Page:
Pacific Maritime Association CEO James McKenna on Wednesday released details of the employers’ contract offer to U.S. West Coast longshoremen, a comprehensive offer the PMA hopes will head off the need for a lockout or strike by the International Longshore and Warehouse Union during negotiations that appear to be at an impasse.
The surprising PMA offer includes an agreement by employers to continue paying 100 percent of dockworkers’ medical costs, including the Cadillac tax under ObamaCare. The employers’ proposal would increase annual pension payments to $88,800 a year, in a contract employers propose will run for five years.
“There are no take-aways,” McKenna told a press conference Wednesday, attempting to head off any concerns among the rank and file of the ILWU that hard-fought provisions from previous contracts would be compromised.
ILWU President Robert McEllrath responded that there should be no need for an employer lockout or a dockworker strike because an agreement is “extremely close.”
“We’re this close,” he said, holding up two fingers in a gesture to indicate how close the two parties are to a contract resolution.
McKenna said no one wants a lockout, but with ports at the point of gridlock and most vessels in the trans-Pacific trades stuck on the West Coast, the system will soon shut itself down. No one can predict when that will happen — five days, seven days, two weeks — but the ports will soon grind to a halt, he said.
There are six “open” contract issues that must be resolved, including details of the employers’ offers on wages and pensions that the ILWU must sign off on. One of the issues that employers find especially troubling is a new demand by the ILWU that arbitrators can be unilaterally fired by either the ILWU or the PMA.
The 50-year-old arbitration system on the West Coast prevents both parties from being able to hold ports hostage through a claim, such as for health or safety reasons. This grievance process is currently null and void because the ILWU refused to extend the previous contract when it expired on July 1, 2014. If it had been in place, employers could have immediately asked the agreed-upon arbitrators to rule on safety claims by the union that have slashed crane productivity in Oakland, Seattle and Tacoma and reduced the dispatching of yard crane operators in Southern California to a trickle.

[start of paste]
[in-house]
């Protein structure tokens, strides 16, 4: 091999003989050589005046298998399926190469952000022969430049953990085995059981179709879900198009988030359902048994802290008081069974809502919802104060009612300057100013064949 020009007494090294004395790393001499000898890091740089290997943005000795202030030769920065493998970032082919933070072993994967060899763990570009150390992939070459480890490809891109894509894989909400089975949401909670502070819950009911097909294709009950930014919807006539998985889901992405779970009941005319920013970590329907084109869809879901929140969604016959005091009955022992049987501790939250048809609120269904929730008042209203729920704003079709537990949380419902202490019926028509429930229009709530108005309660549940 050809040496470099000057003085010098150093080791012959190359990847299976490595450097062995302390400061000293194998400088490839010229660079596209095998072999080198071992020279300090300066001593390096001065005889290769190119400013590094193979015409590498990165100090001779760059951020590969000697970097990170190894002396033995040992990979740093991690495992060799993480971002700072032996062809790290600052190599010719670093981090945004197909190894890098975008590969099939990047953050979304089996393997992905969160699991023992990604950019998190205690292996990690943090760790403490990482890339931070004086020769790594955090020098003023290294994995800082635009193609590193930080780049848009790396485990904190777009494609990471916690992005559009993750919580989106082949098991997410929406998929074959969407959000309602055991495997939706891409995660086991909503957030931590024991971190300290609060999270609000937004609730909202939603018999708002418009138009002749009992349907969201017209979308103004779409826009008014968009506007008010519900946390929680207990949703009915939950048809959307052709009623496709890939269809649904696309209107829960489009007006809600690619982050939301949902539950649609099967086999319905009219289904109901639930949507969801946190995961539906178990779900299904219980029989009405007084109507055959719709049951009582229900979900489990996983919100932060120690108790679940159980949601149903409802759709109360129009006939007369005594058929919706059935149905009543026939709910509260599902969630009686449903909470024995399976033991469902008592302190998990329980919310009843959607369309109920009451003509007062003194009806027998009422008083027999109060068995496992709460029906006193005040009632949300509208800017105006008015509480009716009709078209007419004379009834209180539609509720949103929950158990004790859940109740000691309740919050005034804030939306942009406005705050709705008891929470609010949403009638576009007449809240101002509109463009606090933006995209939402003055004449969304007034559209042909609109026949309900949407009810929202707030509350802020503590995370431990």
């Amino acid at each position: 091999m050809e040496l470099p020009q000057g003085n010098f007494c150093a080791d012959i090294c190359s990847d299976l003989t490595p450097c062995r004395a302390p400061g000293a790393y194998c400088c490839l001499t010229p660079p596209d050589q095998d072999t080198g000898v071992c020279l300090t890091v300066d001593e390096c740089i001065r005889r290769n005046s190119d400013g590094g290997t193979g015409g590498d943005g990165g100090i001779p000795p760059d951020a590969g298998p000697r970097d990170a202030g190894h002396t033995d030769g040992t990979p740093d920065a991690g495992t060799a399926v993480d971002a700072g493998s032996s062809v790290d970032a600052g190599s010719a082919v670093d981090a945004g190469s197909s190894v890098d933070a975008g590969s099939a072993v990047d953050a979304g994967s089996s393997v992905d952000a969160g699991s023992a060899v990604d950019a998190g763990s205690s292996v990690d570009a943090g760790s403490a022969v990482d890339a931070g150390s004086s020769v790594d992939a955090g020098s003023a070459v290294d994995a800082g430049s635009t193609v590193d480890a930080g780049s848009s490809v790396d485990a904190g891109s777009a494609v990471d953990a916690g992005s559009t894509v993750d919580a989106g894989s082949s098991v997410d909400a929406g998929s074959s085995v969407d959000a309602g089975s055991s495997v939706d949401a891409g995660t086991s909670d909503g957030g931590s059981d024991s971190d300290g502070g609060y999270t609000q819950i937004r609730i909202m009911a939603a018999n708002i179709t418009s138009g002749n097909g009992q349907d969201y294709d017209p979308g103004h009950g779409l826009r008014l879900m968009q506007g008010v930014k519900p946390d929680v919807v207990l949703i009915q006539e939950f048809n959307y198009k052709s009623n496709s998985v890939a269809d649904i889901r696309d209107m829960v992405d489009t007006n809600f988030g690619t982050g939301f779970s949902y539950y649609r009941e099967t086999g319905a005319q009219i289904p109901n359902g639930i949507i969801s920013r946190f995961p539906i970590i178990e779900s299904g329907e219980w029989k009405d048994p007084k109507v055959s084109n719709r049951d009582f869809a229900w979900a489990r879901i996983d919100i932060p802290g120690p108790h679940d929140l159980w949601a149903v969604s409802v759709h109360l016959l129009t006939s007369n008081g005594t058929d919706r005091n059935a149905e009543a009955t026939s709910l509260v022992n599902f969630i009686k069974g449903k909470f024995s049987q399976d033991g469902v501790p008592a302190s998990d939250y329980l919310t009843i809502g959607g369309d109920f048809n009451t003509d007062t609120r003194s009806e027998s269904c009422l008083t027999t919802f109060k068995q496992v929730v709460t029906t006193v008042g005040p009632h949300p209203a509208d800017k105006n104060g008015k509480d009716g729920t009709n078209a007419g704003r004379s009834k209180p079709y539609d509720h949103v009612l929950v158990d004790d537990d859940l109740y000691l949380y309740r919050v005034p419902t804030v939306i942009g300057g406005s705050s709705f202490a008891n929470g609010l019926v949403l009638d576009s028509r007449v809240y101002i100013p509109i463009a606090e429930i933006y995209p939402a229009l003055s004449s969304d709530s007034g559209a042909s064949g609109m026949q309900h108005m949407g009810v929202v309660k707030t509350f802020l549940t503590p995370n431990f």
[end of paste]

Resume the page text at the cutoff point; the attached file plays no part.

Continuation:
At present, the PMA and ILWU must both agree to remove a local arbitrator at the various ports. This provides continuity and a balanced, fair approach to arbitrating waterfront claims, McKenna said. An arbitrator who could be dismissed at the whim of one side or the other would not be able to act with impartiality, he said.
McKenna has undoubtedly surprised a number of industry observers by revealing that employers have agreed to pay 100 percent of the Cadillac tax in the Affordable Health Care Act. He told the JOC Group’s Trans-Pacific Maritime Conference in March 2014 that the provision will come at a cost of $150 million a year, and that the ILWU didn’t want to pay it and employers couldn’t afford to pay it. The tax is scheduled to take effect on Jan. 1, 2018.
McKenna dropped another surprise at the press conference by saying the employers propose that the agreement will run for five years not three years as many had surmised, so employers’ exposure to the Cadillac tax will be “minimal.”
Employers have also made another significant concession in their proposed agreement, which is to give the ILWU jurisdiction over chassis maintenance and repair, including the ability to inspect every chassis before the equipment leaves the marine terminal.
This provision would preserve hundreds of ILWU mechanic jobs, but it also grants huge leverage to mechanics to arbitrarily place equipment out of service for the flimsiest of reasons. It is a highly-controversial concession given the fact that most chassis are now owned by equipment leasing companies and truckers. The Harbor Trucking Association of Southern California is on record as saying it will consider all legal options as soon as longshoremen attempt to detain trucker-owned chassis.
Employers believed as recently as last week that a contract agreement was imminent because they agreed to the concession on chassis inspections. McKenna said those hopes faded when ILWU negotiators returned to the bargaining table with a new list of demands, some of which could be devastating for employers.
McKenna was careful in handling all questions concerning an employer lockout, such as the 10-day lockout that occurred in the 2002 negotiations. He said employers can no longer afford to pay longshoremen for productivity that is down about 50 percent, but he said the reality of the waterfront is that the ports are so congested and vessels are now stuck at the ports for weeks, so the system will sooner rather than later grind to a halt.
If employers do call a lockout, it would set in motion a process that could lead to President Obama invoking an 80-day cooling off period under Taft-Hartley. President Bush invoked Taft-Hartley when the PMA lockout in 2002 reached 10 days.
Taft-Hartley is not a cure-all for poor productivity and gridlock, however. It would not guarantee, for example, that crane operators in the Pacific Northwest would overnight increase their productivity back to 28 moves per hour from about 18 at present. Nor would it force the ILWU dispatch hall in Southern California to resume sending out 110 skilled yard crane operators each day as it had done for years. On some days last month, PMA records show that as few as two yard crane operators were dispatched.
McEllrath said the union “dropped almost all of our remaining issues to help get this settled -- and the few issues that remain can be easily resolved.” He said the ILWU pledged to keep the ports open and to keep cargo flowing.